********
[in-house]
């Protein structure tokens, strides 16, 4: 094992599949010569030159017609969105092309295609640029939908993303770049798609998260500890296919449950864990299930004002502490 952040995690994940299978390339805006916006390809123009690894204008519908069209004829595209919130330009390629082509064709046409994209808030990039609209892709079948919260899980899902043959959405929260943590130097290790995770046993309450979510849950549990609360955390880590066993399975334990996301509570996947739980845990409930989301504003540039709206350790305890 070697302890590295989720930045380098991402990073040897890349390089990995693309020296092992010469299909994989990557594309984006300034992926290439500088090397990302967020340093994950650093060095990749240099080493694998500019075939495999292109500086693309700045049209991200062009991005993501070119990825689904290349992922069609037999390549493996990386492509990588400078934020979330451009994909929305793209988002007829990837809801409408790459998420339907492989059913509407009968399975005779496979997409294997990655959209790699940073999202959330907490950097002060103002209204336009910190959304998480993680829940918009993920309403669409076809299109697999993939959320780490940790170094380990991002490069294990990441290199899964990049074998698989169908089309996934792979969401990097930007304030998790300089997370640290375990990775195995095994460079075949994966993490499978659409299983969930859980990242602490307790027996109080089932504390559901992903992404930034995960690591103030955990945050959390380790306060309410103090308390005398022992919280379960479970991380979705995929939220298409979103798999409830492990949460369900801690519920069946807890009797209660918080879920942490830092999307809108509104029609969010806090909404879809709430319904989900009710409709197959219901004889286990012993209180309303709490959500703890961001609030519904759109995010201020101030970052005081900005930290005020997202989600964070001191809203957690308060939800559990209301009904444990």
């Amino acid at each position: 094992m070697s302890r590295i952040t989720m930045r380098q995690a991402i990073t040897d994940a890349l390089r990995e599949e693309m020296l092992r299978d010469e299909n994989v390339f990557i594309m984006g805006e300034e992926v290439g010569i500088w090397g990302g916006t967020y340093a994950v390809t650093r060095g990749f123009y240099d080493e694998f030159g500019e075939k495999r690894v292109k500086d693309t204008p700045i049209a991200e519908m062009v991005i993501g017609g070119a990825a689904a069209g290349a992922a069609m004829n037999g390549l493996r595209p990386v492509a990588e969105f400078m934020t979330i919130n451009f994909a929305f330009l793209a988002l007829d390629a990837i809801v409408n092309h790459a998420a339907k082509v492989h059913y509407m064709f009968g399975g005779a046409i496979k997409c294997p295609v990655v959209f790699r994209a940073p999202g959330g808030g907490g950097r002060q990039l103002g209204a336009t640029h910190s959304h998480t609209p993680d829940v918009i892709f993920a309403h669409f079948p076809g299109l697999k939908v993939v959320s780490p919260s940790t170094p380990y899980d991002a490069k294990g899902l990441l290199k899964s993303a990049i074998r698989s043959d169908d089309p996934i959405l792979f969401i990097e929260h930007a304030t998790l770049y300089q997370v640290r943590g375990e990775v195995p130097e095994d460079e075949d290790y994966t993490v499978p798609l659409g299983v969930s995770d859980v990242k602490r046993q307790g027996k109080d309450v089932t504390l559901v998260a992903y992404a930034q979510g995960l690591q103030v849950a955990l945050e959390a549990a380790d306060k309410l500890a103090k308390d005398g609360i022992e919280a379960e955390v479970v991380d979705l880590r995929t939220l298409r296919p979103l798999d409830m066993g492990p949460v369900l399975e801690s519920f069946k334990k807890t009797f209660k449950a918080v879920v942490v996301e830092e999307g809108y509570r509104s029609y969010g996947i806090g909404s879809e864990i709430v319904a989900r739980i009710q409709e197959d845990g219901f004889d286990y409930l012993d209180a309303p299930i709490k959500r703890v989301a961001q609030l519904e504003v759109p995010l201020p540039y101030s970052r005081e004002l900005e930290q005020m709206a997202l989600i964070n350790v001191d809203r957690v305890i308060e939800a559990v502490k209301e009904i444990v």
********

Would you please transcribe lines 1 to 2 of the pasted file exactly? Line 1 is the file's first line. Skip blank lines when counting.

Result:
[in-house]
């Protein structure tokens, strides 16, 4: 094992599949010569030159017609969105092309295609640029939908993303770049798609998260500890296919449950864990299930004002502490 952040995690994940299978390339805006916006390809123009690894204008519908069209004829595209919130330009390629082509064709046409994209808030990039609209892709079948919260899980899902043959959405929260943590130097290790995770046993309450979510849950549990609360955390880590066993399975334990996301509570996947739980845990409930989301504003540039709206350790305890 070697302890590295989720930045380098991402990073040897890349390089990995693309020296092992010469299909994989990557594309984006300034992926290439500088090397990302967020340093994950650093060095990749240099080493694998500019075939495999292109500086693309700045049209991200062009991005993501070119990825689904290349992922069609037999390549493996990386492509990588400078934020979330451009994909929305793209988002007829990837809801409408790459998420339907492989059913509407009968399975005779496979997409294997990655959209790699940073999202959330907490950097002060103002209204336009910190959304998480993680829940918009993920309403669409076809299109697999993939959320780490940790170094380990991002490069294990990441290199899964990049074998698989169908089309996934792979969401990097930007304030998790300089997370640290375990990775195995095994460079075949994966993490499978659409299983969930859980990242602490307790027996109080089932504390559901992903992404930034995960690591103030955990945050959390380790306060309410103090308390005398022992919280379960479970991380979705995929939220298409979103798999409830492990949460369900801690519920069946807890009797209660918080879920942490830092999307809108509104029609969010806090909404879809709430319904989900009710409709197959219901004889286990012993209180309303709490959500703890961001609030519904759109995010201020101030970052005081900005930290005020997202989600964070001191809203957690308060939800559990209301009904444990």